Full Stack Service Design is a model I’ve used for years to help me navigate and understand how to diagnose services that fail, support organisations to meet user needs and outcomes and design new offerings that can be realistically delivered.

It is a model that helps people break services down into the parts that make them and understand how all of these parts impact the user experience.

I’m sharing the model online in the hope it will be of use to people running services, organisational leadership making decisions that affect user experiences and designers who need to learn how to…

Culture Layer
Culture Layer

Culture envelopes all the components of a service because it shapes how we make decisions and act. From the autonomy staff have to how authority works, our culture shapes how we design.

‘Culture’ encompasses how we think, speak, act, our beliefs, our moral compass, how we talk, what we wear, how we interact, which all affect how we make decisions. The intent we put out into the world is shaped by this and the existing cultural conditions around us.

Our ‘culture’ as an organisation is expressed through our attitudes and beliefs, how we make decisions, how we express our thoughts, and what we show up to expressly care for.

The culture of an organisation can be both organic and intentionally fostered. An organic culture is often created by like minded people gravitating towards one another based on perceived shared values and interest. These might be shaped by similar backgrounds, shared experiences and commitment to the shared mission.

Organisations can make efforts to intentionally design or foster a culture. These efforts include writing down principles, manifestos documents, company merchandise, leadership…

Intent Layer
Intent Layer

The intent of an organisation is the thing that it wants to achieve. This could be to ‘reduce road deaths’, ‘be the best beverage company in the South West’ or ‘make it easy for people to get the groceries they need conveniently for less money’.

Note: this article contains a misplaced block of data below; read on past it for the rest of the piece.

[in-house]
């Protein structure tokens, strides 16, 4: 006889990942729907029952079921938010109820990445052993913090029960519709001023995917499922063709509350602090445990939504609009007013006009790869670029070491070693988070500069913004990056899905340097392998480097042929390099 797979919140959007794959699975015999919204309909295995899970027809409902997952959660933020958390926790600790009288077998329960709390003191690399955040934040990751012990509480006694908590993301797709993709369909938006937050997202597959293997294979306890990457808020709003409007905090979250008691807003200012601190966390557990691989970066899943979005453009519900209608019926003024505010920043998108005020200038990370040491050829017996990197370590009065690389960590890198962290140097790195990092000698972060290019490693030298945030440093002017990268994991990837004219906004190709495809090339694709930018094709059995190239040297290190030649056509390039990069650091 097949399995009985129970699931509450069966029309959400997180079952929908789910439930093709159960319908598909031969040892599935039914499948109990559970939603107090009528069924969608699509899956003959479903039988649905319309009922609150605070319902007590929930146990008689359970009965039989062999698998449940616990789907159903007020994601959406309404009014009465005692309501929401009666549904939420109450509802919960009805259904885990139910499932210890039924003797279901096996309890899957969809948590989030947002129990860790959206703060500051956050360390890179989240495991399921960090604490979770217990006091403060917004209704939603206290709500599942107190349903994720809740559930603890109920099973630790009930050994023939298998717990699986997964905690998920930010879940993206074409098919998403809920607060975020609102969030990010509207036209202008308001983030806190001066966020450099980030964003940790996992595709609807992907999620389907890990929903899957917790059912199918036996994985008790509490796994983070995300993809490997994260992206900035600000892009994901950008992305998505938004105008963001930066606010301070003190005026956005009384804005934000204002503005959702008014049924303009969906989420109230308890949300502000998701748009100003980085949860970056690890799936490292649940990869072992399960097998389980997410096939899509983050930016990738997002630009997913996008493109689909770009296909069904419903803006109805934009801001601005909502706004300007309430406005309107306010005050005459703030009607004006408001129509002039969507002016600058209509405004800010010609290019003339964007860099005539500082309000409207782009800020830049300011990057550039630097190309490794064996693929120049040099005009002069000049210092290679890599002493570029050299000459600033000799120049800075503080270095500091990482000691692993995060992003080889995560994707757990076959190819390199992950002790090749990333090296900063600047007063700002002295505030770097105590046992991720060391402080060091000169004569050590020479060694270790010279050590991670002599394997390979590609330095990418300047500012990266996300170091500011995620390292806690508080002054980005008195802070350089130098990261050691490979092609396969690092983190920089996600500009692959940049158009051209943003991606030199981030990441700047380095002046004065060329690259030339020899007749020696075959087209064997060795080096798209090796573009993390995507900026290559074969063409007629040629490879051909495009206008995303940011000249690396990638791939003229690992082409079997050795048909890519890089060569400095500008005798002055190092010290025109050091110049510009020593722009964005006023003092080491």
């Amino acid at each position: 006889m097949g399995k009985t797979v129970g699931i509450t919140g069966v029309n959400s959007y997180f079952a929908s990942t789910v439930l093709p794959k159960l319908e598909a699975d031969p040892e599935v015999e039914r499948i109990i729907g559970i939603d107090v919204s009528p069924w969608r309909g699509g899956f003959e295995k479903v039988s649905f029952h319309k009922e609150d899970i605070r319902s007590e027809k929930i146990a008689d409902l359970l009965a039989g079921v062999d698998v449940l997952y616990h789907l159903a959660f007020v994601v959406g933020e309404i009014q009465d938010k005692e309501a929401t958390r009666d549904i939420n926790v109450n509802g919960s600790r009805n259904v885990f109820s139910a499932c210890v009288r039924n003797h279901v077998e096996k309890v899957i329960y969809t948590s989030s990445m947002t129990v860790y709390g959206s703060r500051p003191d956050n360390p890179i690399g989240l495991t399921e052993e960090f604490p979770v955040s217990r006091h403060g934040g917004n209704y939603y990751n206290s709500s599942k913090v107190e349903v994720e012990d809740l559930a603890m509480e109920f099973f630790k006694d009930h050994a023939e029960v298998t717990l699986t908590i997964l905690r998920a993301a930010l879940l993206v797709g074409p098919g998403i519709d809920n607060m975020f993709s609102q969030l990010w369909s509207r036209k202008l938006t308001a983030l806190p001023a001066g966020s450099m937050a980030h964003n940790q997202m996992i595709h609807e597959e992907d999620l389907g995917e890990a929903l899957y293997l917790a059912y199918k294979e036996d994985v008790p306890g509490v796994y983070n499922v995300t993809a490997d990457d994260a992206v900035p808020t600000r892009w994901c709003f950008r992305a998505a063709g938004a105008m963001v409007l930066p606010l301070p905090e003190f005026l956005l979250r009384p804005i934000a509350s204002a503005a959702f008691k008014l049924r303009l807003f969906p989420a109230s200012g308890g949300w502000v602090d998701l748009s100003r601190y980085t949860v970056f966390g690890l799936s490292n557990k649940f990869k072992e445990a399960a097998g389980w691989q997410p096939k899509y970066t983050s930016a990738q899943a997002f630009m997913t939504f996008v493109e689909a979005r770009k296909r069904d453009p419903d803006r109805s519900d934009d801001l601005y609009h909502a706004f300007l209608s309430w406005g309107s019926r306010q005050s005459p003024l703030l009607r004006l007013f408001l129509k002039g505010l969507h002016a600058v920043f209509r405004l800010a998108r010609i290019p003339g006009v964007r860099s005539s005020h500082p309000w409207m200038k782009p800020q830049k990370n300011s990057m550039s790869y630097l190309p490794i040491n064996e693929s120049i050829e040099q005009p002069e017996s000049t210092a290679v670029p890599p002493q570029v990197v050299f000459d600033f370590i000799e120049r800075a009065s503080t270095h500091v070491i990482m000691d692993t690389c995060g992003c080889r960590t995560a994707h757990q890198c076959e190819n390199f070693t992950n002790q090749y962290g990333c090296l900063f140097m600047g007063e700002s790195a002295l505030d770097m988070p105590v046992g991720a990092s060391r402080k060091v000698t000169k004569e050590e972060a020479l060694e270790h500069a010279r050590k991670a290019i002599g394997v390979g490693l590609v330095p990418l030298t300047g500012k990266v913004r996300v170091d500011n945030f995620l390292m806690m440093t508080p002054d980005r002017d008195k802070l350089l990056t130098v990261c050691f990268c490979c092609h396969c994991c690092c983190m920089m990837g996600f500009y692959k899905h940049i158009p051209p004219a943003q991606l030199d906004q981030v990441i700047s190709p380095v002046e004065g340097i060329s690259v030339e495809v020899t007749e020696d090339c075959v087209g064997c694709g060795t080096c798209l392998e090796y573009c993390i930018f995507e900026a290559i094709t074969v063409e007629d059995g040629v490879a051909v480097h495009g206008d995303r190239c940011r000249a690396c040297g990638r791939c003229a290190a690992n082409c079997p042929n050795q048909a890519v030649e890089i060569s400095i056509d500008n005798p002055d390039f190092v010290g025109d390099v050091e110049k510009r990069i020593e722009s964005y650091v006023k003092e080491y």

Whatever this thing is, it is often more detailed than just simply ‘making money’ (if a commercial service) or ‘looking after or supporting people’ (if a public service).

An organisation’s intent is the thing that defines what services it provides and why it operates. This intent is often documented in a ‘mission’ or ‘purpose’, and, if that intent is fully supported within that organisation, will be encoded in every layer that this organisation uses to think — from its policies and business models right down to it’s values and ethics.

When we’re changing a service it’s important that we consider each of these ‘thinking layers’ and the effect they will have on how that organisation behaves and what it does.

Organisation layer
Organisation layer

Services are shaped by the organisations that create them.

Just like how a product is shaped by the machine that produces it, the way we construct our organisations or collaborative arrangements to design, deliver and maintain services affects the user experience. Our mental models of how organisations or organising should work often create constructs that our services inherit, making users do the hard work to navigate the bureaucracy of organisational designs.

Infrastructure layer
Infrastructure layer

Services are built on infrastructure that enables them to run. Sometimes this infrastructure is visible to users, but most of the time it’s behind the scenes powering the service to help users, both staff and members of the public, do what they need to do.

Sarah Drummond

Founder @wearesnook @dearestscotland @cycle_hack @mypolice | Service Designer + Boss | GOOD Magazine’s Top 100 influencers 2016|Google Democracy Fellowship 2011